NALP has released preliminary employment statistics for the class of 2011 as of nine months after graduation. They are, unsurprisingly, terrible.
12% of 2011 graduates were completely unemployed in February 2012, and another three per cent had re-enrolled in further graduate study, which can be treated as the functional equivalent to post-law school unemployment. So the first takeaway from these numbers is the nearly 15% unemployment rate for people who got law degrees from ABA-accredited schools last year. This compares with an 8.2% overall national unemployment rate, which, to my surprise at least, is also the unemployment rate among 25 to 34 year-olds (see Table A-10). So getting a law degree correlates with a doubling of the risk that a young adult will be unemployed nine months after receiving it.
But of course this 85.6% “employment” rate includes every kind of job law graduates obtained: legal, non-legal, full-time, part-time, long-term, and temporary. Let’s work with this preliminary data to make an estimate regarding how many 2011 graduates of ABA law schools had real legal jobs nine months after graduation, with a real legal job defined as a full-time non-temporary paying position requiring a law degree.
We can begin by eliminating jobs for which a law degree was not required. 24% of employed law graduates fell into this category, including the large majority of the 18.1% of all graduates who reported being employed in “business” (For most law graduates getting a job in “business” is short hand for either a low-paying service sector job that the graduate could have gotten more easily before going to law school, or in a smaller number of cases a good job that the graduate was qualified for prior to getting a law degree – indeed often literally the same job the graduate left in order to get a law degree).
What about those graduates of the 2011 class who had a job for which a law degree was required? Note that only 60% of graduates whose employment status was known were working full-time in a job requiring bar admission. (Since it appears the status of somewhere around 7% of graduates was unknown, and since those graduates surely had far worse outcomes than average, this suggests that perhaps 56% to 58% of graduates had full time jobs requiring bar admission. 12% of all jobs, legal and non-legal, obtained by graduates were part-time). Now consider how many jobs in this category have to be tossed out if we are limiting ourselves to real legal jobs, even liberally defined. The 5% of all “jobs” funded by law schools themselves for their own graduates must be excluded, as should the 6% of all private practice jobs which consisted of graduates reduced to the desperate expedient of attempting the start a solo practice straight out of law school.
NALP has not yet reported what overall percentage of jobs were temporary -- defined as being for a term of less than one year – but for the class of 2010 26.9% of all jobs were defined as temporary (To be conservative I’m going to treat all judicial clerkships as full-time long-term legal jobs, even though many state court clerkships are one-year way stations on the road to legal unemployment). We do know that 7% of all jobs obtained by 2011 graduates were reported as both part time and temporary.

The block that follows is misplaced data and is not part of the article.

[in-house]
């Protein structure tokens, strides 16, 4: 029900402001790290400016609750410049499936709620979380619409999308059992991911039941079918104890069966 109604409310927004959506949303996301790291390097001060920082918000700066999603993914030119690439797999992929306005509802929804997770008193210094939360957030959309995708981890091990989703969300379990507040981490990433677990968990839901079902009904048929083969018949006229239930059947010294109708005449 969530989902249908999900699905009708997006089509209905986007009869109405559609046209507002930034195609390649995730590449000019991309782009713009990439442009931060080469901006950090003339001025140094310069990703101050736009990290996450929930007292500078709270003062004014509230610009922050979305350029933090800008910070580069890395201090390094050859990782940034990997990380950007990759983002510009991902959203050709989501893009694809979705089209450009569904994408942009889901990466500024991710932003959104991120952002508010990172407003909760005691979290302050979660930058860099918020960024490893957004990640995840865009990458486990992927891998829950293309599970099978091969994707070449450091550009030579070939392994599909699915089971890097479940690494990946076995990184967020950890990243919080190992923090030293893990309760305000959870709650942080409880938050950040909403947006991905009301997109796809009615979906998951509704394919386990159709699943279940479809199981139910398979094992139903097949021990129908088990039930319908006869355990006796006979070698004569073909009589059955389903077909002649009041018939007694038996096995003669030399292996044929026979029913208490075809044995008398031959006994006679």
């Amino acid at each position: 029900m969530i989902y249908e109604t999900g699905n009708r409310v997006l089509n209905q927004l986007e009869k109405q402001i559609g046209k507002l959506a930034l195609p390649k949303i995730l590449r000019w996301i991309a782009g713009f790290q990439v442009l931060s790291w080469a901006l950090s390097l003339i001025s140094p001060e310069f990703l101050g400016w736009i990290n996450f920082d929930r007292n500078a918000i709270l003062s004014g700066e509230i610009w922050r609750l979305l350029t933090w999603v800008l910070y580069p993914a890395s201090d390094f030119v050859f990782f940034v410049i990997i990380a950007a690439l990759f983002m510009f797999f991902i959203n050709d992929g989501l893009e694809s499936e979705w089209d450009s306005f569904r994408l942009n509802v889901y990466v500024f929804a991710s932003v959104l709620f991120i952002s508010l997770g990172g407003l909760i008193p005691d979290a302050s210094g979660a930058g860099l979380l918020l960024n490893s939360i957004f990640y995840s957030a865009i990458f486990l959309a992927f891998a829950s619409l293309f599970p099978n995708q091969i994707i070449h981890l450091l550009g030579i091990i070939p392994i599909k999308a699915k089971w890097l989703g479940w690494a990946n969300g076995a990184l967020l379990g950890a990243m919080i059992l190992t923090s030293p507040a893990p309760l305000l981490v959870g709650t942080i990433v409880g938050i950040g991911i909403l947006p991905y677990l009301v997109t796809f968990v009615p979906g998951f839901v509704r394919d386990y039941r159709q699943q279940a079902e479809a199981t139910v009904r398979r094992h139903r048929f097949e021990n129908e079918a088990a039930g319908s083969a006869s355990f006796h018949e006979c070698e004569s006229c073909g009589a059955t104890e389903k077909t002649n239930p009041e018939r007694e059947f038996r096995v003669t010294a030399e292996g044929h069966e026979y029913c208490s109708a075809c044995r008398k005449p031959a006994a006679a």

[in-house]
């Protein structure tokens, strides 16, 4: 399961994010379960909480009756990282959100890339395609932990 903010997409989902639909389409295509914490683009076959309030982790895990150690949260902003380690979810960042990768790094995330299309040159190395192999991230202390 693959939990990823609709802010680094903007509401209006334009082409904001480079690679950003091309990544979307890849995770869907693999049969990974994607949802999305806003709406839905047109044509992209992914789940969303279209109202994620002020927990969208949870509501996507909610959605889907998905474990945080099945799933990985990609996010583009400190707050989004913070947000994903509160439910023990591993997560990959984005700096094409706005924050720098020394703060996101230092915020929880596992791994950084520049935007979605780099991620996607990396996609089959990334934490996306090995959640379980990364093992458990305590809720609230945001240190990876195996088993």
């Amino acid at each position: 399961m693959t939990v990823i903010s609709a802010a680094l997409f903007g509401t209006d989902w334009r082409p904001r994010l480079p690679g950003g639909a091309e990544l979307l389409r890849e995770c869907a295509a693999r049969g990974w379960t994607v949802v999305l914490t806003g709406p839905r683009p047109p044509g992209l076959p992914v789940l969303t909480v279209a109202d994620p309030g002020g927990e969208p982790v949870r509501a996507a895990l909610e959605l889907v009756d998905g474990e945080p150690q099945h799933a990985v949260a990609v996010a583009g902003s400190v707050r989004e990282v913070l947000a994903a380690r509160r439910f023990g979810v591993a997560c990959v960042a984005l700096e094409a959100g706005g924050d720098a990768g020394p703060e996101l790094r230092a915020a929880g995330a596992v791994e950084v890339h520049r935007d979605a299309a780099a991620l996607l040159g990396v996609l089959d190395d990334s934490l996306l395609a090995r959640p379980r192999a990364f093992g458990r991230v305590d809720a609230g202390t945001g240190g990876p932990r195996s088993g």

Then we have the always tricky category of jobs with law firms of two to ten attorneys. A remarkable 42.9% of all graduates who obtained jobs in private practice (49.5% of all graduates went into private practice) were listed in this category. Many of these positions are of course real, if generally low-paying, associate jobs with established several-lawyer firms. But some are of a much more tenuous nature, including transient law clerk positions with solo practitioners, eat what you kill arrangements, in which people are given office space in return for a percentage of whatever they manage to bill, and basically fictional “law firms” consisting of two or three graduates banding together in a last-ditch attempt to avoid formal unemployment. But let’s be optimistic and assume that 80% of new graduates who were reported as obtaining jobs with firms of two to ten lawyers were in fact getting real legal jobs, liberally defined.
Thus once we exclude jobs that don’t require law degrees, law school-funded jobs, other temporary jobs, and part time jobs, and then make a generous estimate of how many private practice positions with very small firms were real legal jobs, the numbers look like this:
60% of all graduates whose employment status was known were in full-time jobs requiring bar admission.
Minus the 4% of all graduates in law school-funded temporary jobs.
Minus the approximately 15% of all graduates in temporary (less than one year) legal positions other than law school-funded jobs.
Minus an estimated 4.25% of all graduates in fictional “firm” jobs.
Minus the 3% of all graduates working as solo practitioners.
This leaves us with 33.75% of all 2011 ABA law school graduates in real legal jobs nine months after graduation.
This is, in my view, a conservative estimate of the scope of the disaster that has overtaken America’s law school graduates. It counts almost all positions with law firms and with government agencies as real legal jobs, even though we know some of these “jobs” are actually one-year unpaid internships. (See for example these). Indeed it counts whole classes of time-limited jobs that are likely to leave graduates with no legal employment at their conclusion, such as most state judicial clerkships, as long-term rather than temporary employment. Most of all, it makes what by now must be considered the questionable assumption that law schools are reporting these numbers accurately, rather than misreporting them to their advantage.
Yet even this generous estimate of how many 2011 graduates of ABA-accredited law schools managed to get real legal jobs leads to the conclusion that two-thirds did not.